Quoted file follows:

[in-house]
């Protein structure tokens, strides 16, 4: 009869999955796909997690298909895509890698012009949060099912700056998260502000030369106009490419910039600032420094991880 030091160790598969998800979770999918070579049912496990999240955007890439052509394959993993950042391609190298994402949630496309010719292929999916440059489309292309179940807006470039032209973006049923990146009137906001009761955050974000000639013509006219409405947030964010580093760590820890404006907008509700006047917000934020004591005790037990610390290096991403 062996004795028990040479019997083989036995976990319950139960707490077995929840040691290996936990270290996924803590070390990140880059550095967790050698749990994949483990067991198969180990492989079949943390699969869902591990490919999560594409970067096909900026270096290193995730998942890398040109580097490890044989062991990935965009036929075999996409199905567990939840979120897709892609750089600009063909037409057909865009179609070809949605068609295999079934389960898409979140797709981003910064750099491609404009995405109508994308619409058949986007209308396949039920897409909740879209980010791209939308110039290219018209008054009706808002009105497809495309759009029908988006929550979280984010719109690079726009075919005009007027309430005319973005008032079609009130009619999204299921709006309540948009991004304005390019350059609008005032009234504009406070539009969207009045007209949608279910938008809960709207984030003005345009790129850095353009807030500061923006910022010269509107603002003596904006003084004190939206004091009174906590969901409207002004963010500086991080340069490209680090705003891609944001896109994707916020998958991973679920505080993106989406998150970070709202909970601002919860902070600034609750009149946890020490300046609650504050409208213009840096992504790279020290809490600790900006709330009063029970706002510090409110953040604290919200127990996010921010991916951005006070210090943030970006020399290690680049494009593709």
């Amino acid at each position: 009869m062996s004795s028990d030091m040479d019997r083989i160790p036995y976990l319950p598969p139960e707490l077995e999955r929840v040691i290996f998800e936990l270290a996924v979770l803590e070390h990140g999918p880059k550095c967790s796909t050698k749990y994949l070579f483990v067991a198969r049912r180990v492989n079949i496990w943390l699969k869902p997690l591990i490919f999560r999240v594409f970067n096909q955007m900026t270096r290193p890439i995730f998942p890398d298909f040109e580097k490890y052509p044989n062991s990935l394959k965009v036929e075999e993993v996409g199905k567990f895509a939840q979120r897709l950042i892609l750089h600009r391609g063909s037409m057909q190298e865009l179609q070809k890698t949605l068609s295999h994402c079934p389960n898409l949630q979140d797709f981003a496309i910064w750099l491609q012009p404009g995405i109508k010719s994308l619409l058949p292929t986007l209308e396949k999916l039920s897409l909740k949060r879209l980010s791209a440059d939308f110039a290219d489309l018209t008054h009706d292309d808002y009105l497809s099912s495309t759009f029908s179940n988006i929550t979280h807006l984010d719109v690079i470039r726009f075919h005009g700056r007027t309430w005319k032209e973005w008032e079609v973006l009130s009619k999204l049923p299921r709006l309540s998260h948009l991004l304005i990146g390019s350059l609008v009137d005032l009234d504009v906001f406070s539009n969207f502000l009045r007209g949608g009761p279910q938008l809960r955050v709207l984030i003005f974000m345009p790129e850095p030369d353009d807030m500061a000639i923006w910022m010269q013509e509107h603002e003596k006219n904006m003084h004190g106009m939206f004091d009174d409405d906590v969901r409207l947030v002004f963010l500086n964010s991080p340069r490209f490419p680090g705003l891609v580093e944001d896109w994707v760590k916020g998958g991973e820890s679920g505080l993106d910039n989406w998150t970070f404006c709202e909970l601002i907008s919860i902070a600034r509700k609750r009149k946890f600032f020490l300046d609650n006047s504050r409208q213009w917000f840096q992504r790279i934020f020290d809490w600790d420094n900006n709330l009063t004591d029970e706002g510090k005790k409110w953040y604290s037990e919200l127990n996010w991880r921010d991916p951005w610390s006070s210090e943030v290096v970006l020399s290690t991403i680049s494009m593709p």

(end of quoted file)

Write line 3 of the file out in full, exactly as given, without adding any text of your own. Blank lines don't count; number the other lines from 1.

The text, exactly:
């Amino acid at each position: 009869m062996s004795s028990d030091m040479d019997r083989i160790p036995y976990l319950p598969p139960e707490l077995e999955r929840v040691i290996f998800e936990l270290a996924v979770l803590e070390h990140g999918p880059k550095c967790s796909t050698k749990y994949l070579f483990v067991a198969r049912r180990v492989n079949i496990w943390l699969k869902p997690l591990i490919f999560r999240v594409f970067n096909q955007m900026t270096r290193p890439i995730f998942p890398d298909f040109e580097k490890y052509p044989n062991s990935l394959k965009v036929e075999e993993v996409g199905k567990f895509a939840q979120r897709l950042i892609l750089h600009r391609g063909s037409m057909q190298e865009l179609q070809k890698t949605l068609s295999h994402c079934p389960n898409l949630q979140d797709f981003a496309i910064w750099l491609q012009p404009g995405i109508k010719s994308l619409l058949p292929t986007l209308e396949k999916l039920s897409l909740k949060r879209l980010s791209a440059d939308f110039a290219d489309l018209t008054h009706d292309d808002y009105l497809s099912s495309t759009f029908s179940n988006i929550t979280h807006l984010d719109v690079i470039r726009f075919h005009g700056r007027t309430w005319k032209e973005w008032e079609v973006l009130s009619k999204l049923p299921r709006l309540s998260h948009l991004l304005i990146g390019s350059l609008v009137d005032l009234d504009v906001f406070s539009n969207f502000l009045r007209g949608g009761p279910q938008l809960r955050v709207l984030i003005f974000m345009p790129e850095p030369d353009d807030m500061a000639i923006w910022m010269q013509e509107h603002e003596k006219n904006m003084h004190g106009m939206f004091d009174d409405d906590v969901r409207l947030v002004f963010l500086n964010s991080p340069r490209f490419p680090g705003l891609v580093e944001d896109w994707v760590k916020g998958g991973e820890s679920g505080l993106d910039n989406w998150t970070f404006c709202e909970l601002i907008s919860i902070a600034r509700k609750r009149k946890f600032f020490l300046d609650n006047s504050r409208q213009w917000f840096q992504r790279i934020f020290d809490w600790d420094n900006n709330l009063t004591d029970e706002g510090k005790k409110w953040y604290s037990e919200l127990n996010w991880r921010d991916p951005w610390s006070s210090e943030v290096v970006l020399s290690t991403i680049s494009m593709p």